Divestment campaigns have been launched at hundreds of colleges and universities, pension funds and religious institutions in a movement that is rapidly gaining momentum. Significantly, members of the British Medical Association have also recently voted to “ transfer their investments from energy companies whose primary business relies upon fossil fuels to those providing renewable energy sources”, the first health organization to do so.

Some investors might fear that divestment could negatively affect their portfolios. On the contrary, many leading economists are predicting an imminent “carbon bubble” based on artificially inflated values of fossil fuel company stocks. This arises from the inclusion of all the reserves which companies hold, without considering that these reserves can never be burned. This “carbon bubble” will leave companies with trillions in “stranded assets” according to the Carbon Tracker Institute, which has links to the London School of Economics. The concept of the carbon bubble has since been supported by the International Energy Agency and the IPCC. Even now, studies looking at divested portfolios found them to provide similar or better returns than their conventional counterparts.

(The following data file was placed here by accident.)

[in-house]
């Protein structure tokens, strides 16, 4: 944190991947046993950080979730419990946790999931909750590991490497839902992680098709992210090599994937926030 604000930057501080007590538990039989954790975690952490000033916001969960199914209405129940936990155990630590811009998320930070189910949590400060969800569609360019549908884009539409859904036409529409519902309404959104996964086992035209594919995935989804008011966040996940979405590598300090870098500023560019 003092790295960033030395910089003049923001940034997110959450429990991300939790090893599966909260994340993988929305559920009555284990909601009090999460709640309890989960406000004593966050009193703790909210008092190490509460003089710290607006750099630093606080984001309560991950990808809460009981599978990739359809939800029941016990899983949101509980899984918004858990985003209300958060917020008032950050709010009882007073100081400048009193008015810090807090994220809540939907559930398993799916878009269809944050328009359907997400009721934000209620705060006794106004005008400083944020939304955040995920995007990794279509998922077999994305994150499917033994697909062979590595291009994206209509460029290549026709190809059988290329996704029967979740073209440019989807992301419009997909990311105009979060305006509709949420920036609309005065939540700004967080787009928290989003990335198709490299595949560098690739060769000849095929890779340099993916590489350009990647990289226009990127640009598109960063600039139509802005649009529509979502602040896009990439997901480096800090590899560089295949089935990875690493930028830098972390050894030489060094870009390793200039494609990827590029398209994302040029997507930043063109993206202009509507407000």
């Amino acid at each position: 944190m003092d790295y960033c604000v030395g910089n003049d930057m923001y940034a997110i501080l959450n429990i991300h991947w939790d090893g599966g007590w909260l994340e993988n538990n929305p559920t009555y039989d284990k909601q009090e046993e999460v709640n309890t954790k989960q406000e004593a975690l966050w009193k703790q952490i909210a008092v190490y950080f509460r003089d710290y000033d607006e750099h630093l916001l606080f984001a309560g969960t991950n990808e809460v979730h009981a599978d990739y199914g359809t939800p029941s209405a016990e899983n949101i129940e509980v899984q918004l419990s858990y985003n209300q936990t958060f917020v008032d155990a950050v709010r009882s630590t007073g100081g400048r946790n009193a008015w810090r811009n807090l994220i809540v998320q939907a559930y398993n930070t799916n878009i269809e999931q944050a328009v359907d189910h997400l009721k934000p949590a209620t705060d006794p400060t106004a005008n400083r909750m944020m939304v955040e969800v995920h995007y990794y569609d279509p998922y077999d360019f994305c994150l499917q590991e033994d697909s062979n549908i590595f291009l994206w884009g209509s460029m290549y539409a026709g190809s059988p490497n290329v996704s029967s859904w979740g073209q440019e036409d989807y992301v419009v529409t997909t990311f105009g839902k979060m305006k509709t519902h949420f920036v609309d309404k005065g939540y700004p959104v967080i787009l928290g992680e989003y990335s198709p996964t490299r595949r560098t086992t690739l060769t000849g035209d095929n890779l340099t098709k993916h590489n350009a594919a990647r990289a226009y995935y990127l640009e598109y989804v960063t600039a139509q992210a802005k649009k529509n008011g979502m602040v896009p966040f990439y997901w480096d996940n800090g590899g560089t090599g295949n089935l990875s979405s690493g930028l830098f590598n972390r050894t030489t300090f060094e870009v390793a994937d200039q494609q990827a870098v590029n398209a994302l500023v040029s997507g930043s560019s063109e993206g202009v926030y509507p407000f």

There might also be concerns that abandoning fossil fuel resources in Canada could lead to economic collapse. In fact, the oil and gas industry accounts for only 5% of the Canadian economy. The latest IPCC report concluded that shifting hundreds of billions of dollars into renewable energy from fossil fuels and cutting energy waste would take only 0.06% off of our usual 1.3-3% annual global economic growth. “Waiting to take action will inevitably increase costs, escalate risk, and foreclose options to address the risk.” It has also been estimated that non-fossil fuel industries create 6-8 times as many jobs per dollar invested as fossil fuel companies.